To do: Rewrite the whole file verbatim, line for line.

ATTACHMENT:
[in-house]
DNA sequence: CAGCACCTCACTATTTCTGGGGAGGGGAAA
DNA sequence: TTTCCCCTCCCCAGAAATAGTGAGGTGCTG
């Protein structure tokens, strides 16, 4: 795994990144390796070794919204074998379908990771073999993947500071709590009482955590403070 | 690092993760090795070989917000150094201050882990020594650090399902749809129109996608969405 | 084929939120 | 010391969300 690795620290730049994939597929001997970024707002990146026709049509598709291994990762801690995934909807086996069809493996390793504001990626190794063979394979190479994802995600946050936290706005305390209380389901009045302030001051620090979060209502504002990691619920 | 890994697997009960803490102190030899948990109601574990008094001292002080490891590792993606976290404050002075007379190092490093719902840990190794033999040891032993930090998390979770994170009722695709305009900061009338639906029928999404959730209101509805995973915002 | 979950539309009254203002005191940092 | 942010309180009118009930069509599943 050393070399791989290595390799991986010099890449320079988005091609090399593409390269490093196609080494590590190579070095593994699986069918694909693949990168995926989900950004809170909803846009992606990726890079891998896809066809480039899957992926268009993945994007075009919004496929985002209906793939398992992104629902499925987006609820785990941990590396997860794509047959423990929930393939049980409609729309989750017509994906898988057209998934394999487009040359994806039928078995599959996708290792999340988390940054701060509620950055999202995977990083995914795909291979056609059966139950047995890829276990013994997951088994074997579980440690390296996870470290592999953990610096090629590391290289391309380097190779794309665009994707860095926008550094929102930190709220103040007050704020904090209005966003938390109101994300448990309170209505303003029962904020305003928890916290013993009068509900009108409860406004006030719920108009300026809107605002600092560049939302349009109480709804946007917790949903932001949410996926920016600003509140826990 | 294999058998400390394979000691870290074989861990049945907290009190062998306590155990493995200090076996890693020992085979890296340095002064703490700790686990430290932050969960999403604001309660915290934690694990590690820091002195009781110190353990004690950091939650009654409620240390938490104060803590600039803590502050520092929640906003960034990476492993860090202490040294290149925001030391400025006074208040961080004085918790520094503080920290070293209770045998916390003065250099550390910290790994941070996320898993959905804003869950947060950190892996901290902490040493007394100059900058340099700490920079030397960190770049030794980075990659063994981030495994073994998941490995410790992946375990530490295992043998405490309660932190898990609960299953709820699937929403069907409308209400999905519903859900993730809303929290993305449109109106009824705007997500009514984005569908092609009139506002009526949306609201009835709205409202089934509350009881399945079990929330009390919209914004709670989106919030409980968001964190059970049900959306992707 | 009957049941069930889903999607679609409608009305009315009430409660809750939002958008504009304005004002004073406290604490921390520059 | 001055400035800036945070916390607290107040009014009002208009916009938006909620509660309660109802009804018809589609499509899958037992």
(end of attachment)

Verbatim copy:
[in-house]
DNA sequence: CAGCACCTCACTATTTCTGGGGAGGGGAAA
DNA sequence: TTTCCCCTCCCCAGAAATAGTGAGGTGCTG
């Protein structure tokens, strides 16, 4: 795994990144390796070794919204074998379908990771073999993947500071709590009482955590403070 | 690092993760090795070989917000150094201050882990020594650090399902749809129109996608969405 | 084929939120 | 010391969300 690795620290730049994939597929001997970024707002990146026709049509598709291994990762801690995934909807086996069809493996390793504001990626190794063979394979190479994802995600946050936290706005305390209380389901009045302030001051620090979060209502504002990691619920 | 890994697997009960803490102190030899948990109601574990008094001292002080490891590792993606976290404050002075007379190092490093719902840990190794033999040891032993930090998390979770994170009722695709305009900061009338639906029928999404959730209101509805995973915002 | 979950539309009254203002005191940092 | 942010309180009118009930069509599943 050393070399791989290595390799991986010099890449320079988005091609090399593409390269490093196609080494590590190579070095593994699986069918694909693949990168995926989900950004809170909803846009992606990726890079891998896809066809480039899957992926268009993945994007075009919004496929985002209906793939398992992104629902499925987006609820785990941990590396997860794509047959423990929930393939049980409609729309989750017509994906898988057209998934394999487009040359994806039928078995599959996708290792999340988390940054701060509620950055999202995977990083995914795909291979056609059966139950047995890829276990013994997951088994074997579980440690390296996870470290592999953990610096090629590391290289391309380097190779794309665009994707860095926008550094929102930190709220103040007050704020904090209005966003938390109101994300448990309170209505303003029962904020305003928890916290013993009068509900009108409860406004006030719920108009300026809107605002600092560049939302349009109480709804946007917790949903932001949410996926920016600003509140826990 | 294999058998400390394979000691870290074989861990049945907290009190062998306590155990493995200090076996890693020992085979890296340095002064703490700790686990430290932050969960999403604001309660915290934690694990590690820091002195009781110190353990004690950091939650009654409620240390938490104060803590600039803590502050520092929640906003960034990476492993860090202490040294290149925001030391400025006074208040961080004085918790520094503080920290070293209770045998916390003065250099550390910290790994941070996320898993959905804003869950947060950190892996901290902490040493007394100059900058340099700490920079030397960190770049030794980075990659063994981030495994073994998941490995410790992946375990530490295992043998405490309660932190898990609960299953709820699937929403069907409308209400999905519903859900993730809303929290993305449109109106009824705007997500009514984005569908092609009139506002009526949306609201009835709205409202089934509350009881399945079990929330009390919209914004709670989106919030409980968001964190059970049900959306992707 | 009957049941069930889903999607679609409608009305009315009430409660809750939002958008504009304005004002004073406290604490921390520059 | 001055400035800036945070916390607290107040009014009002208009916009938006909620509660309660109802009804018809589609499509899958037992």